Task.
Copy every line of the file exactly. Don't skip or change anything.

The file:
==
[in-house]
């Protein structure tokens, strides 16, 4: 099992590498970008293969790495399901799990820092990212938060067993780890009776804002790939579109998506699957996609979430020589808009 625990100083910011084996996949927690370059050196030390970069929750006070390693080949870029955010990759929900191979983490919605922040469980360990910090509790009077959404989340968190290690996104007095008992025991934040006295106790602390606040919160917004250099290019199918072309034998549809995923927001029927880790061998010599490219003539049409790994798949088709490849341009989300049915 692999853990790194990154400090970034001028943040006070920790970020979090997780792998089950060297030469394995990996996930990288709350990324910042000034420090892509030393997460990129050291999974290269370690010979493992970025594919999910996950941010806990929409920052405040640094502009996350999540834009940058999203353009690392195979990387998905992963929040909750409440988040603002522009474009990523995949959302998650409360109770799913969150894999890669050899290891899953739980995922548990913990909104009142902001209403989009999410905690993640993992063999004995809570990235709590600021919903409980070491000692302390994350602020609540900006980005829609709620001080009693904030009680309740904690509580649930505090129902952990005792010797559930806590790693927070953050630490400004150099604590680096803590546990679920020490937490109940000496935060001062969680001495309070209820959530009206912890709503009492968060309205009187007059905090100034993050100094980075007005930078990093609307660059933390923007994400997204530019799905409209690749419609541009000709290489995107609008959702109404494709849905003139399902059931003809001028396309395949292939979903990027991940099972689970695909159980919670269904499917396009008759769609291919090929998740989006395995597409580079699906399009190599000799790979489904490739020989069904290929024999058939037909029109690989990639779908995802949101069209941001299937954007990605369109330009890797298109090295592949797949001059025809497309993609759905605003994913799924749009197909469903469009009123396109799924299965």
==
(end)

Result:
[in-house]
């Protein structure tokens, strides 16, 4: 099992590498970008293969790495399901799990820092990212938060067993780890009776804002790939579109998506699957996609979430020589808009 625990100083910011084996996949927690370059050196030390970069929750006070390693080949870029955010990759929900191979983490919605922040469980360990910090509790009077959404989340968190290690996104007095008992025991934040006295106790602390606040919160917004250099290019199918072309034998549809995923927001029927880790061998010599490219003539049409790994798949088709490849341009989300049915 692999853990790194990154400090970034001028943040006070920790970020979090997780792998089950060297030469394995990996996930990288709350990324910042000034420090892509030393997460990129050291999974290269370690010979493992970025594919999910996950941010806990929409920052405040640094502009996350999540834009940058999203353009690392195979990387998905992963929040909750409440988040603002522009474009990523995949959302998650409360109770799913969150894999890669050899290891899953739980995922548990913990909104009142902001209403989009999410905690993640993992063999004995809570990235709590600021919903409980070491000692302390994350602020609540900006980005829609709620001080009693904030009680309740904690509580649930505090129902952990005792010797559930806590790693927070953050630490400004150099604590680096803590546990679920020490937490109940000496935060001062969680001495309070209820959530009206912890709503009492968060309205009187007059905090100034993050100094980075007005930078990093609307660059933390923007994400997204530019799905409209690749419609541009000709290489995107609008959702109404494709849905003139399902059931003809001028396309395949292939979903990027991940099972689970695909159980919670269904499917396009008759769609291919090929998740989006395995597409580079699906399009190599000799790979489904490739020989069904290929024999058939037909029109690989990639779908995802949101069209941001299937954007990605369109330009890797298109090295592949797949001059025809497309993609759905605003994913799924749009197909469903469009009123396109799924299965």